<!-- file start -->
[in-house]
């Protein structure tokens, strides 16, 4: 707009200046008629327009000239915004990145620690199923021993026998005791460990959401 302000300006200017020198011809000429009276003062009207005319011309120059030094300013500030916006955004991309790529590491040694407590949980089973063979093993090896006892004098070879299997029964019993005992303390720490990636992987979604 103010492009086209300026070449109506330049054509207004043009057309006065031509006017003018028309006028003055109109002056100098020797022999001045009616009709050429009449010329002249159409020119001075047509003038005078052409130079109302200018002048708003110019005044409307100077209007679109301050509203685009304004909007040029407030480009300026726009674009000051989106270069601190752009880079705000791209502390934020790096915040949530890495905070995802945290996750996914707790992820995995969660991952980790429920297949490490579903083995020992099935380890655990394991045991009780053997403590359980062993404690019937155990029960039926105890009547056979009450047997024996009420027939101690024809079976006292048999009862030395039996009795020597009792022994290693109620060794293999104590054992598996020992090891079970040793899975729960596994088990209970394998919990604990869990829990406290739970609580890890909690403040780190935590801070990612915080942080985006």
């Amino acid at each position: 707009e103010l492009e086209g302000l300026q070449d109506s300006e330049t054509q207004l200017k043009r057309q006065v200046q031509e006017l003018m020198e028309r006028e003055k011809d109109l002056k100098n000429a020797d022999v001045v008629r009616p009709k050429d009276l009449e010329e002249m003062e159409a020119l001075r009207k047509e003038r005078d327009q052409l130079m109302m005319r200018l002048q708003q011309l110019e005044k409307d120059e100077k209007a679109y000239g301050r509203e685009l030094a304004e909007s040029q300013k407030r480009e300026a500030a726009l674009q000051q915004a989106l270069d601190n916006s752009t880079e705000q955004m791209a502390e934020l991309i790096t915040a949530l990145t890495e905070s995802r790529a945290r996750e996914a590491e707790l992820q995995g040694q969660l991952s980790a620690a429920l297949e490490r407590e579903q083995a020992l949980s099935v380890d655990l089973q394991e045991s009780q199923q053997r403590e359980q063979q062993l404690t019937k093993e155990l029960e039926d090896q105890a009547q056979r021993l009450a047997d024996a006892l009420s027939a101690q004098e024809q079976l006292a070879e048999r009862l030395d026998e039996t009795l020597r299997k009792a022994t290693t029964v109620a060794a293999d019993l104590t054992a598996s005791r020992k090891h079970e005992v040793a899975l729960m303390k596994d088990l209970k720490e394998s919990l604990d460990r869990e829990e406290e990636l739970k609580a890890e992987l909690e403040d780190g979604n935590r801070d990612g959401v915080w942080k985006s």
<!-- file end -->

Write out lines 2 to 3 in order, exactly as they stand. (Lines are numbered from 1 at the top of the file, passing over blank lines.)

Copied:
């Protein structure tokens, strides 16, 4: 707009200046008629327009000239915004990145620690199923021993026998005791460990959401 302000300006200017020198011809000429009276003062009207005319011309120059030094300013500030916006955004991309790529590491040694407590949980089973063979093993090896006892004098070879299997029964019993005992303390720490990636992987979604 103010492009086209300026070449109506330049054509207004043009057309006065031509006017003018028309006028003055109109002056100098020797022999001045009616009709050429009449010329002249159409020119001075047509003038005078052409130079109302200018002048708003110019005044409307100077209007679109301050509203685009304004909007040029407030480009300026726009674009000051989106270069601190752009880079705000791209502390934020790096915040949530890495905070995802945290996750996914707790992820995995969660991952980790429920297949490490579903083995020992099935380890655990394991045991009780053997403590359980062993404690019937155990029960039926105890009547056979009450047997024996009420027939101690024809079976006292048999009862030395039996009795020597009792022994290693109620060794293999104590054992598996020992090891079970040793899975729960596994088990209970394998919990604990869990829990406290739970609580890890909690403040780190935590801070990612915080942080985006």
């Amino acid at each position: 707009e103010l492009e086209g302000l300026q070449d109506s300006e330049t054509q207004l200017k043009r057309q006065v200046q031509e006017l003018m020198e028309r006028e003055k011809d109109l002056k100098n000429a020797d022999v001045v008629r009616p009709k050429d009276l009449e010329e002249m003062e159409a020119l001075r009207k047509e003038r005078d327009q052409l130079m109302m005319r200018l002048q708003q011309l110019e005044k409307d120059e100077k209007a679109y000239g301050r509203e685009l030094a304004e909007s040029q300013k407030r480009e300026a500030a726009l674009q000051q915004a989106l270069d601190n916006s752009t880079e705000q955004m791209a502390e934020l991309i790096t915040a949530l990145t890495e905070s995802r790529a945290r996750e996914a590491e707790l992820q995995g040694q969660l991952s980790a620690a429920l297949e490490r407590e579903q083995a020992l949980s099935v380890d655990l089973q394991e045991s009780q199923q053997r403590e359980q063979q062993l404690t019937k093993e155990l029960e039926d090896q105890a009547q056979r021993l009450a047997d024996a006892l009420s027939a101690q004098e024809q079976l006292a070879e048999r009862l030395d026998e039996t009795l020597r299997k009792a022994t290693t029964v109620a060794a293999d019993l104590t054992a598996s005791r020992k090891h079970e005992v040793a899975l729960m303390k596994d088990l209970k720490e394998s919990l604990d460990r869990e829990e406290e990636l739970k609580a890890e992987l909690e403040d780190g979604n935590r801070d990612g959401v915080w942080k985006s």